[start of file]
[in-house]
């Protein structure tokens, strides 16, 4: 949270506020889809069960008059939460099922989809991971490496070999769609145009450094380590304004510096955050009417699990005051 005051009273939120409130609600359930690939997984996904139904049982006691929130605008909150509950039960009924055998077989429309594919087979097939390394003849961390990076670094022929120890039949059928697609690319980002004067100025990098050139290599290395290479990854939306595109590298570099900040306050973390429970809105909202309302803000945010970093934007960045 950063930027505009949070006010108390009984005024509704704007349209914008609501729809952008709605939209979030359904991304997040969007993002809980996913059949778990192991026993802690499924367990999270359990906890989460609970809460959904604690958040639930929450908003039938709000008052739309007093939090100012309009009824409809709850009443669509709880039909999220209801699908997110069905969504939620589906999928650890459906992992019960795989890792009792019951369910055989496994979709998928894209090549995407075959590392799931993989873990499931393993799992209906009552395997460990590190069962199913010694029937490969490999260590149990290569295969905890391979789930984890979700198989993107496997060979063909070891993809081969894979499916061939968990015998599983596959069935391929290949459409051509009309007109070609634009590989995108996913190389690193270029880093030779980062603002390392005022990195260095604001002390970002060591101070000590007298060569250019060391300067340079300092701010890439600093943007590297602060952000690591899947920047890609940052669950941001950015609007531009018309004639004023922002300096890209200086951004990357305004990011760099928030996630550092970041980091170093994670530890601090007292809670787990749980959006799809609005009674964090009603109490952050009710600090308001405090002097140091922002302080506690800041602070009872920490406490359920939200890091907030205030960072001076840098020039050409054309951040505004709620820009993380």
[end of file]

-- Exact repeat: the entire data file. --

[in-house]
């Protein structure tokens, strides 16, 4: 949270506020889809069960008059939460099922989809991971490496070999769609145009450094380590304004510096955050009417699990005051 005051009273939120409130609600359930690939997984996904139904049982006691929130605008909150509950039960009924055998077989429309594919087979097939390394003849961390990076670094022929120890039949059928697609690319980002004067100025990098050139290599290395290479990854939306595109590298570099900040306050973390429970809105909202309302803000945010970093934007960045 950063930027505009949070006010108390009984005024509704704007349209914008609501729809952008709605939209979030359904991304997040969007993002809980996913059949778990192991026993802690499924367990999270359990906890989460609970809460959904604690958040639930929450908003039938709000008052739309007093939090100012309009009824409809709850009443669509709880039909999220209801699908997110069905969504939620589906999928650890459906992992019960795989890792009792019951369910055989496994979709998928894209090549995407075959590392799931993989873990499931393993799992209906009552395997460990590190069962199913010694029937490969490999260590149990290569295969905890391979789930984890979700198989993107496997060979063909070891993809081969894979499916061939968990015998599983596959069935391929290949459409051509009309007109070609634009590989995108996913190389690193270029880093030779980062603002390392005022990195260095604001002390970002060591101070000590007298060569250019060391300067340079300092701010890439600093943007590297602060952000690591899947920047890609940052669950941001950015609007531009018309004639004023922002300096890209200086951004990357305004990011760099928030996630550092970041980091170093994670530890601090007292809670787990749980959006799809609005009674964090009603109490952050009710600090308001405090002097140091922002302080506690800041602070009872920490406490359920939200890091907030205030960072001076840098020039050409054309951040505004709620820009993380």